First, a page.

Sunday, 22 September 2013

The Legend of Luther Strode by Justin Jordan and Tradd Moore Review


I’m sure there aren’t many people picking up this one who won’t have read the first book in the series - The Strange Talent of Luther Strode - but if you haven’t, go and read that before reading this. This second book, The Legend of Luther Strode, starts off at a bloody sprint and keeps going faster and faster until the utterly mental whirlwind of red destruction that is the finale - there is no room for getting to know the characters or finding out what Luther and Petra are all about, it’s all just non-stop, eyeball burning action from start to finish and new readers are bound to be lost.


Legend takes place five years after the first book and Luther has continued his crusade against crime while the crooks he’s antagonising turn to shadier people to help them stop him. Petra has been hunting Luther down as he attempts to find redemption from the deaths of everyone around him he believes he caused in the first book. Meanwhile the strange group of similarly talented people Luther is now a part of - the kind of talents which allows someone to possess superhuman strength, speed, and resilience - are unhappy with Luther’s activities and send not one, but two characters in an effort to stop him.


If the first book was compared most often to Kick Ass for being about a highschool kid who becomes a superhero (an incorrect comparison anyway as Luther actually gets superpowers rather than a green and yellow scuba outfit - though Kick Ass is a very violent comic though also less so than Luther Strode), the second book has more in common with Dragonball Z - albeit for adults, definitely not kids - for its epic superpowered fights and near-constant action. And while superhero comics that mainly feature just action is something I usually dislike, writer Justin Jordan and artist Tradd Moore manage to create such original action sequences with such remarkable characters, and with actual life or death stakes rather than the usual draw-no-one-dies results of Marvel/DC superhero fights, that it’s genuinely exciting to read and almost impossible to put the book down until the fight’s over.


Luther’s somehow able to catch bullets in his muscles and combats an opponent’s knife attacks by sinking the blades into his fists! In one sequence where it seems he’s down and out, he spits out a tooth like a bullet at his enemy! The action in this book is just ridiculously awesome. That’s really the beginning of what you can expect to see here - just look at the cover. That’s the whole book basically! And the action gets more and more interesting as the story goes on.


Luther’s new enemies are an interesting pair. The Falstaffian figure Binder, one of the group of immortal-like superpowered beings like the Librarian from the first book who at first appears to be an enemy but also seems to be trying to help the troubled Luther understand what he’s become; and the pitch black, pure evil Jack. This dude is an S&M mummy Jack the Ripper cosplayer turned up to 11. What he does in the mall at the end is insane and gives the seemingly invincible Luther a helluva run for his money in this book, showing his vulnerabilities and coming close to killing both him and Petra at different times in the story. Both are terrific characters who’re hugely entertaining to see in action and all the while I was wondering whether Luther would beat them or whether they’d live to see another day or become an ally (this thought pretty much exclusively applies to Binder - Jack was never going to be redeemed).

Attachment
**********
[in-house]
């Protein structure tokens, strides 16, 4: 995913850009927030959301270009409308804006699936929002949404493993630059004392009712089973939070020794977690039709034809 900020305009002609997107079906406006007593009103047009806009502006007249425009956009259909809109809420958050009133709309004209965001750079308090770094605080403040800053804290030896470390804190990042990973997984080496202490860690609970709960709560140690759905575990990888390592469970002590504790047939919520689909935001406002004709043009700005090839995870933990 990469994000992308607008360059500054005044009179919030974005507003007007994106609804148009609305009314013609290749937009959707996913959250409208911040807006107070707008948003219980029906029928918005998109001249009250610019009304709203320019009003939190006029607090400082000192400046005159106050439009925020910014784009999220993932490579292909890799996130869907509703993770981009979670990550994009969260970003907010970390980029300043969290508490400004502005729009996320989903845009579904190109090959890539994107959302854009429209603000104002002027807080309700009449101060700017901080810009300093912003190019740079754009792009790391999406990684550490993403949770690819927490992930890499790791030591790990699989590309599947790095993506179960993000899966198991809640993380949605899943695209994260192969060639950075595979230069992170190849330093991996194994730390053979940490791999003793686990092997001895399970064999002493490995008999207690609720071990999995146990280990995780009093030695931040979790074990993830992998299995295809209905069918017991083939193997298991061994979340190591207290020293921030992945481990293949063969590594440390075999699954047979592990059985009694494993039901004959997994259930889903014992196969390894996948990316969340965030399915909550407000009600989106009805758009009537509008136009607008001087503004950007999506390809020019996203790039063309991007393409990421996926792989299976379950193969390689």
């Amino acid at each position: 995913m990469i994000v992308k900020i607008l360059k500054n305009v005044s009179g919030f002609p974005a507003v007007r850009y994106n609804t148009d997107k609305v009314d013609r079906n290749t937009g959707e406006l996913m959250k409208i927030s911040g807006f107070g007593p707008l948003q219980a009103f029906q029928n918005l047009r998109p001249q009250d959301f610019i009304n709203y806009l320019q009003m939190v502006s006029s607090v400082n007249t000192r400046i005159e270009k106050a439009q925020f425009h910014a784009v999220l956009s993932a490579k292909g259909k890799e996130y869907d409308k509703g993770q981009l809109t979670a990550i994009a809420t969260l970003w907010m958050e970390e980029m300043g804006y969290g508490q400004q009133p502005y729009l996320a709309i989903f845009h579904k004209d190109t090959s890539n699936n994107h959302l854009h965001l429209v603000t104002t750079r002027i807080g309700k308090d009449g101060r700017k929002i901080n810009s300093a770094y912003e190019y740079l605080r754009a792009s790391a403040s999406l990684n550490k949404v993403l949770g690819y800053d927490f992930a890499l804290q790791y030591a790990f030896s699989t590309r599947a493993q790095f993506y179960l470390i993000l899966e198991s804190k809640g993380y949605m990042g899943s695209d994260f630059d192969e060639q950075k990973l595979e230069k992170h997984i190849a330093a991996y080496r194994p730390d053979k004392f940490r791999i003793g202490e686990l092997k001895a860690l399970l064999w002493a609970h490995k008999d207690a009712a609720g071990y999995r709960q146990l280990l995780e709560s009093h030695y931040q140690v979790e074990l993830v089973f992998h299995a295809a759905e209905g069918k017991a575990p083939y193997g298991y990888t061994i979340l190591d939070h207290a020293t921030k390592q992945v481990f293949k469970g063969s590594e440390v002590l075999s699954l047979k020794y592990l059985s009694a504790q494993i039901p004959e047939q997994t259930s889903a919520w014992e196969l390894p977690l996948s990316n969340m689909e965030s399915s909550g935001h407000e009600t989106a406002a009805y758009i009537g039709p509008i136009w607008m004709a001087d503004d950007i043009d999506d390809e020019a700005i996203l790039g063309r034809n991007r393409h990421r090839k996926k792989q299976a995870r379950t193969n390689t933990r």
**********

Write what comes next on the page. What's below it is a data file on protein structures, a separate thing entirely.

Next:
Tradd Moore’s art continues to impress, bringing Jordan’s hyper-violent script to lavish life with a mix of panel layouts ranging from the traditional 9-panel grid for talking scenes to wide panels for the action, and a mixture of dynamic shots for different fights. I love how he presents situations to the reader, knowing when to pull back and show the layout of a room or floor of a building before zooming straight in for a close up on the action. It involves the reader a lot more if they know what the scene layout is like, especially when the characters use it in the close-ups - so few artists know how to involve the reader in the action! It’s also refreshing to read an action comic that eschews splash pages that tend to get overused in superhero fights - the only splash page here is the one where Luther finally kisses Petra. The art and colours are really something. I’d compare it to another comic if I could think of any artist whose work comes close to Moore’s style but I can’t - the man is an original.


Jordan’s script is incredible. Fresh and energetic, imaginative and mysterious, he gives out enough story to sustain the book before gleefully plunging into the most insane action you’ve ever seen. Luther remains a fascinating character, brooding and troubled but not overly so and not without reason, given the events of the first book, whose quest for redemption is engaging and sympathetic. Petra is a great character too and I love that she plays a big part in the finale - she’s not superpowered like the other main players but it doesn’t stop her standing by her man, guns in hand, ready for the last stand. That last shot in the book is indicative of the story - it’s not about Luther, it’s about Luther and Petra.

Luther Strode is such an entertaining comic. If you enjoy dark stories with hyperviolence - and I mean it, if you’re at all squeamish or dislike overly bloody material, stay the hell away from this book! - then you need to get down with this one. It’s just great, it really is. Art, writing, characters, story, it’s all here and it’s all quality. Luther Strode is one of the best original comics to appear in the last couple of years and one of the jewels in Image’s crown. Read it, guys, you won’t regret it!

The Legend of Luther Strode

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